In a second three-month study, participants on acid-producing diets were given bicarbonate foods (alkaline).  This study found that not only was there a reduction in bone turnover, but those who got a higher dose of the bicarbonate foods actually improved their double leg press strength and power.  This means the less acidic diet helped to maintain muscle mass.

 

What does this mean for You?

While there is much more research that needs to be done before strong recommendations are put out, the evidence is growing that we need to change our diets away from the type Western eating pattern, which emphasizes proteins and grains.

Many American’s eat up to 60% more protein than what they need.  As a nation, we’re also eating far too many processed grains.  Just go to your local Italian restaurant and see how high they pile the pasta – it’s enough for 4-6 meals!  Both of these foods have become the centerpieces of our meals, when they should simply be a compliment.

Furthermore, processed grains, such as cookies, crackers, white breads, sugary cereals, muffins, chips, white pasta, pastries, doughnuts, bagels, and candy, are all devoid of nutrients that help keep you healthy.  Yet they are packed with nutrients {saturated fats, trans fats, sodium, and sugar} that cause diseases and harmful internal inflammation.

Fruits, vegetables, nuts, seeds, legumes, and healthy oils are nature’s multi-vitamin and are packed with the nutrients and antioxidants needed to feel, look, and perform your best.  These foods help you to reduce your risk of heart disease, stroke, cancer, diabetes, gastro-intestinal problems, high blood pressure and so much more.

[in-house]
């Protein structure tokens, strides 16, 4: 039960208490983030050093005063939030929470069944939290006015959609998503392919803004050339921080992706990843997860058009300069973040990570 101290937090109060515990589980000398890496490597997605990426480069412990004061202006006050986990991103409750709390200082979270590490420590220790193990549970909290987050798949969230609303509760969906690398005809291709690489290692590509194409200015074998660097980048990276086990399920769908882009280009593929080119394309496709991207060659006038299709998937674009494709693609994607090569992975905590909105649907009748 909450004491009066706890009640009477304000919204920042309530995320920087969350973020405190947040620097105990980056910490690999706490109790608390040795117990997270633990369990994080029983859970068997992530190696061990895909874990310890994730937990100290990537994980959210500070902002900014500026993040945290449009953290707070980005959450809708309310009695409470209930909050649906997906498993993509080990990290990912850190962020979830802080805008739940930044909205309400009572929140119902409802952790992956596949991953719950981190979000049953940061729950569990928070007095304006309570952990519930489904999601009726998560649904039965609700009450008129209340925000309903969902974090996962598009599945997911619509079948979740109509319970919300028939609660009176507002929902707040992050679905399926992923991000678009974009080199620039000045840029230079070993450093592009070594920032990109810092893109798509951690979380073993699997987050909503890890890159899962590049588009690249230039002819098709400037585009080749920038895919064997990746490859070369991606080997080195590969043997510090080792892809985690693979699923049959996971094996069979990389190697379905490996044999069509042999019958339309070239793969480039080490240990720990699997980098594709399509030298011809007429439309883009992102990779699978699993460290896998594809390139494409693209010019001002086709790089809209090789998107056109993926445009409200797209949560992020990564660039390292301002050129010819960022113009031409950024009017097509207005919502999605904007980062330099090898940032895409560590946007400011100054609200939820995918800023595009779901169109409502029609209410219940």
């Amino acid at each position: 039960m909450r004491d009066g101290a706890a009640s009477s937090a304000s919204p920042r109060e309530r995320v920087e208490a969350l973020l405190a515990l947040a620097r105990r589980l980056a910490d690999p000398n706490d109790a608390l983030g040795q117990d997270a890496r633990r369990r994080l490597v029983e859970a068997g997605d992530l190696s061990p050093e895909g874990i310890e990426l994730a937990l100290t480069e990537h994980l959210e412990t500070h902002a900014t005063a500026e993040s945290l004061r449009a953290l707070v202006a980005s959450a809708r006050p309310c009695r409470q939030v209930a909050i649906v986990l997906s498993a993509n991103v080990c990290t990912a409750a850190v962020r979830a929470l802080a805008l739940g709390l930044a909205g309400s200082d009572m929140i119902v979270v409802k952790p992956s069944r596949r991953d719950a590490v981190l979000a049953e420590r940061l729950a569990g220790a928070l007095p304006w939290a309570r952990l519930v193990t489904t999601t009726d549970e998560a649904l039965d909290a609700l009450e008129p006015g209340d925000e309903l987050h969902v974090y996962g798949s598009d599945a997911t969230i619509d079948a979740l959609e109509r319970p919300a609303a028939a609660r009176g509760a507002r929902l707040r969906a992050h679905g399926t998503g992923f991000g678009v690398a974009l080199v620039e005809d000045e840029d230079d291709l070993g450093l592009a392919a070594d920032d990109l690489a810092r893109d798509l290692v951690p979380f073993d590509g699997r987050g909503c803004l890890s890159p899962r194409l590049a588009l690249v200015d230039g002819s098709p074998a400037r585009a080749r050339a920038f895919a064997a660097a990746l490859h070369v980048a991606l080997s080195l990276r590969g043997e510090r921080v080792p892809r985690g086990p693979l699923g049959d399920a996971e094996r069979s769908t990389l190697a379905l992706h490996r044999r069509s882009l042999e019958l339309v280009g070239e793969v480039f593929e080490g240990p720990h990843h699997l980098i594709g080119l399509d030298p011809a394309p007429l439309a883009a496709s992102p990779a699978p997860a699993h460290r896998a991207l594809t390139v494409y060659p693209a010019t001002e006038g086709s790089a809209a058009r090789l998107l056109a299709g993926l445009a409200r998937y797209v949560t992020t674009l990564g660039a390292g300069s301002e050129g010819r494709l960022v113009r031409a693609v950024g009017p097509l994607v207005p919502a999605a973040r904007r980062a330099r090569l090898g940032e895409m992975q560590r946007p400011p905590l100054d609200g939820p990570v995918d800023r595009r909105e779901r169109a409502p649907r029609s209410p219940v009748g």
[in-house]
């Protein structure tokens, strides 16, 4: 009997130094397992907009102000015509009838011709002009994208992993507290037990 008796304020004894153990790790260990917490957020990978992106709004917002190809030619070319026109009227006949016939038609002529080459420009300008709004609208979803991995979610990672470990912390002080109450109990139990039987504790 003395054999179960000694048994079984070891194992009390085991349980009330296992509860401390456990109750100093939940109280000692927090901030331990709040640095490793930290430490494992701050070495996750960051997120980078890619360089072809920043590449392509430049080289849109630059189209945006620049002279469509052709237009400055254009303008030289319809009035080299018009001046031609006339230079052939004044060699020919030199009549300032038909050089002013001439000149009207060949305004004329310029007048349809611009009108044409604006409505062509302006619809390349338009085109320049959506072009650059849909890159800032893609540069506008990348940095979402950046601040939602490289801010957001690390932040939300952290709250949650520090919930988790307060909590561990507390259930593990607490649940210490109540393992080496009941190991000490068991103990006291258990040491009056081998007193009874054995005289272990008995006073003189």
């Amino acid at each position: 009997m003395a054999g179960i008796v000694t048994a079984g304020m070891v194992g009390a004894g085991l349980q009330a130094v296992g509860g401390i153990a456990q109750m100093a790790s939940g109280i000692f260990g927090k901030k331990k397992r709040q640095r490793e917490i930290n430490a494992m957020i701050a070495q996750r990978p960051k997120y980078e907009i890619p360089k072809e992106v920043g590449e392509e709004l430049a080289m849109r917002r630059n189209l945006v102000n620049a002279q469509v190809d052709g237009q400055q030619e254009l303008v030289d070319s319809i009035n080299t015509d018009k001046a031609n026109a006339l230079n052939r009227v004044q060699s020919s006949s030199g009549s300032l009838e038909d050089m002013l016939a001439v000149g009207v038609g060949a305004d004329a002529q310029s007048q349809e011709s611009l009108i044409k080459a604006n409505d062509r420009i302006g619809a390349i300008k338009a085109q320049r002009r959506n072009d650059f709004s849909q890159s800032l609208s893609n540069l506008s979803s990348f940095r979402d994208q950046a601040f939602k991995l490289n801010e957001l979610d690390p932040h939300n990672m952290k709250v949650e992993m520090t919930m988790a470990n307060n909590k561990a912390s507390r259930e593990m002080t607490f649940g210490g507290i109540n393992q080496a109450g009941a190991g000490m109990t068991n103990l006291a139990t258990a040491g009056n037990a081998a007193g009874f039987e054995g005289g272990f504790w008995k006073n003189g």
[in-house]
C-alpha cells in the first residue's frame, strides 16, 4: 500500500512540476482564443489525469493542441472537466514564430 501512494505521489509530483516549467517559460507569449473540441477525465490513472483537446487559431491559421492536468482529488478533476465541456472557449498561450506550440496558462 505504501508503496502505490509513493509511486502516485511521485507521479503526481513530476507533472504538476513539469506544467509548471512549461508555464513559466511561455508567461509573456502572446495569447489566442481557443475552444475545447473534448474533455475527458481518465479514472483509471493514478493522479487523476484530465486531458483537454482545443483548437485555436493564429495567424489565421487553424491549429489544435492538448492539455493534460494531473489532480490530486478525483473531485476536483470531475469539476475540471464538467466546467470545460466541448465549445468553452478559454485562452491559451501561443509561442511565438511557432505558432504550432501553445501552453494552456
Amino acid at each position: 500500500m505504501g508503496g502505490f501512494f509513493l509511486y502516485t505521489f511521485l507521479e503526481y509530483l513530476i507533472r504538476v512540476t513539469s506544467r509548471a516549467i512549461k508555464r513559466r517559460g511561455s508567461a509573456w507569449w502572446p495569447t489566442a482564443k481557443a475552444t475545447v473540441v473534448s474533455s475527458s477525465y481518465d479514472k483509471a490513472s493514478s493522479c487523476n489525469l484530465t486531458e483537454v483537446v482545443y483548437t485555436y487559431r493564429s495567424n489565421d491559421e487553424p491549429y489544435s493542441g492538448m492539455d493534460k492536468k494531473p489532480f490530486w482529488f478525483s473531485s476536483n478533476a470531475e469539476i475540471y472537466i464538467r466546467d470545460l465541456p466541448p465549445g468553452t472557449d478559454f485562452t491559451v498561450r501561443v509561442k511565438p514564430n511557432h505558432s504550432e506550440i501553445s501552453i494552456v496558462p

The Bottom Line

To keep yourmuscles and bones healthy – here are a few tips:

  1. Choose lean proteins, in moderation, and try to include some vegetarian days in your week.  Lean animal proteins include: poultry without the skin, lean cuts of beef with the fat cut off, low fat or fat free dairy, eggs, and fish.  Vegetarian proteins include: Beans, tofu, edamame, tempeh, soy milk or other soy products, nuts, nut butters, Seitan, Quorn, quinoa, millet, and amaranth.
  2. Reduce the amount of refined grains in your diet.  Focus on snacks being a combination of fruits or vegetables plus a lean protein, rather than a handful of chips, crackers, or other processed snacks.  When you do eat grains, choose those that are 100% whole grains such as high fiber/whole grain cereals and breads, brown rice, quinoa, millet, and other complex grains.
  3. At meals times, have vegetables be the star…. and let protein and grains be the side-show.

For Your Bones:

  1. Calcium: Aim for 1,000- 1,200 mg per day
  2. Vitamin D: Aim for 400-1,000 IU per day
  3. Protein: The target in grams is at least half your weight in pounds.  {If you weigh175 pounds then the minimum protein you want to aim for is about 87 grams}.  Protein needs change depending on your age, exercise level, health, and goals.  Some people may need more than this and some people may need less.
  4. Exercise: 30 minutes or more per day!  Weight bearing exercise is very important to help keep your bones (and muscles) strong.  If you want to stay lean, you need 60-90 minutes per day.
*It is not recommended that you start taking bicarbonate.  The goal is to keep your acid-base balance by eating more fruits and vegetables and less grains and protein.
Resources and References:
Nutrition Action, November 2010
Krause’s Food, Nutrition, & Diet Therapy. Mahan, Kathleen; Escott-STump, Sylvia. 11th Edition. 2000.